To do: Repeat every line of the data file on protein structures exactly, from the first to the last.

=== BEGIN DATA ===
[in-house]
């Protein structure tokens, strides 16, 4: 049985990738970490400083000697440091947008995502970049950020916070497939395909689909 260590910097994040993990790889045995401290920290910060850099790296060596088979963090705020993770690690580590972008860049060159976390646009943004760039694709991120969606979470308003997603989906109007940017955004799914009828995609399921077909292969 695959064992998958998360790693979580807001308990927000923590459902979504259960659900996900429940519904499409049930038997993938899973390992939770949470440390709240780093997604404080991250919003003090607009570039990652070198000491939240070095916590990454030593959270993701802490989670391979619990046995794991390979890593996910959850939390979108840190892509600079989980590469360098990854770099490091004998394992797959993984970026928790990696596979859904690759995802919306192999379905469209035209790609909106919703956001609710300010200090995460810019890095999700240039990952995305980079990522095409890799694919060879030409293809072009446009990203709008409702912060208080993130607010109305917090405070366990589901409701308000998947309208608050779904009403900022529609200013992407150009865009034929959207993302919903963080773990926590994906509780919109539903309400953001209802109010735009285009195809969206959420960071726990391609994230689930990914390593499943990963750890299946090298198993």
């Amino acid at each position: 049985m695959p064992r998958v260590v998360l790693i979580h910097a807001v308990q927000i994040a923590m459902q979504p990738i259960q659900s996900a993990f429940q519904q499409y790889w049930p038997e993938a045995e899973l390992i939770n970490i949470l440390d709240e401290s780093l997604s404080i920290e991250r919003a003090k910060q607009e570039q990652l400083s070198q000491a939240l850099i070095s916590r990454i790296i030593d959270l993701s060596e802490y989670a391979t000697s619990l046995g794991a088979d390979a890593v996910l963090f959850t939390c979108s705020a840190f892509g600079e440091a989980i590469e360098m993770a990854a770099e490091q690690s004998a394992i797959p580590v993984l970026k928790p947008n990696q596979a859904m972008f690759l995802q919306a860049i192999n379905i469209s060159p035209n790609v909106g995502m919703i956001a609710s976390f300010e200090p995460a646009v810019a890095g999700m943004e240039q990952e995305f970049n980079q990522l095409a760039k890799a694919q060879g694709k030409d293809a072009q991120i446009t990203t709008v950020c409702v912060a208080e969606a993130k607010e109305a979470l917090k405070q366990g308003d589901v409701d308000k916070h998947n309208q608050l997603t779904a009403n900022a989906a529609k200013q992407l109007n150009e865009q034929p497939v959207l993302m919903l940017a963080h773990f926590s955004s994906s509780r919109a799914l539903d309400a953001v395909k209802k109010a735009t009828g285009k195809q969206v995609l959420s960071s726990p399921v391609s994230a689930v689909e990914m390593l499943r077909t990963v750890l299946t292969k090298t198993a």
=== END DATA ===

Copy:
[in-house]
């Protein structure tokens, strides 16, 4: 049985990738970490400083000697440091947008995502970049950020916070497939395909689909 260590910097994040993990790889045995401290920290910060850099790296060596088979963090705020993770690690580590972008860049060159976390646009943004760039694709991120969606979470308003997603989906109007940017955004799914009828995609399921077909292969 695959064992998958998360790693979580807001308990927000923590459902979504259960659900996900429940519904499409049930038997993938899973390992939770949470440390709240780093997604404080991250919003003090607009570039990652070198000491939240070095916590990454030593959270993701802490989670391979619990046995794991390979890593996910959850939390979108840190892509600079989980590469360098990854770099490091004998394992797959993984970026928790990696596979859904690759995802919306192999379905469209035209790609909106919703956001609710300010200090995460810019890095999700240039990952995305980079990522095409890799694919060879030409293809072009446009990203709008409702912060208080993130607010109305917090405070366990589901409701308000998947309208608050779904009403900022529609200013992407150009865009034929959207993302919903963080773990926590994906509780919109539903309400953001209802109010735009285009195809969206959420960071726990391609994230689930990914390593499943990963750890299946090298198993």
């Amino acid at each position: 049985m695959p064992r998958v260590v998360l790693i979580h910097a807001v308990q927000i994040a923590m459902q979504p990738i259960q659900s996900a993990f429940q519904q499409y790889w049930p038997e993938a045995e899973l390992i939770n970490i949470l440390d709240e401290s780093l997604s404080i920290e991250r919003a003090k910060q607009e570039q990652l400083s070198q000491a939240l850099i070095s916590r990454i790296i030593d959270l993701s060596e802490y989670a391979t000697s619990l046995g794991a088979d390979a890593v996910l963090f959850t939390c979108s705020a840190f892509g600079e440091a989980i590469e360098m993770a990854a770099e490091q690690s004998a394992i797959p580590v993984l970026k928790p947008n990696q596979a859904m972008f690759l995802q919306a860049i192999n379905i469209s060159p035209n790609v909106g995502m919703i956001a609710s976390f300010e200090p995460a646009v810019a890095g999700m943004e240039q990952e995305f970049n980079q990522l095409a760039k890799a694919q060879g694709k030409d293809a072009q991120i446009t990203t709008v950020c409702v912060a208080e969606a993130k607010e109305a979470l917090k405070q366990g308003d589901v409701d308000k916070h998947n309208q608050l997603t779904a009403n900022a989906a529609k200013q992407l109007n150009e865009q034929p497939v959207l993302m919903l940017a963080h773990f926590s955004s994906s509780r919109a799914l539903d309400a953001v395909k209802k109010a735009t009828g285009k195809q969206v995609l959420s960071s726990p399921v391609s994230a689930v689909e990914m390593l499943r077909t990963v750890l299946t292969k090298t198993a």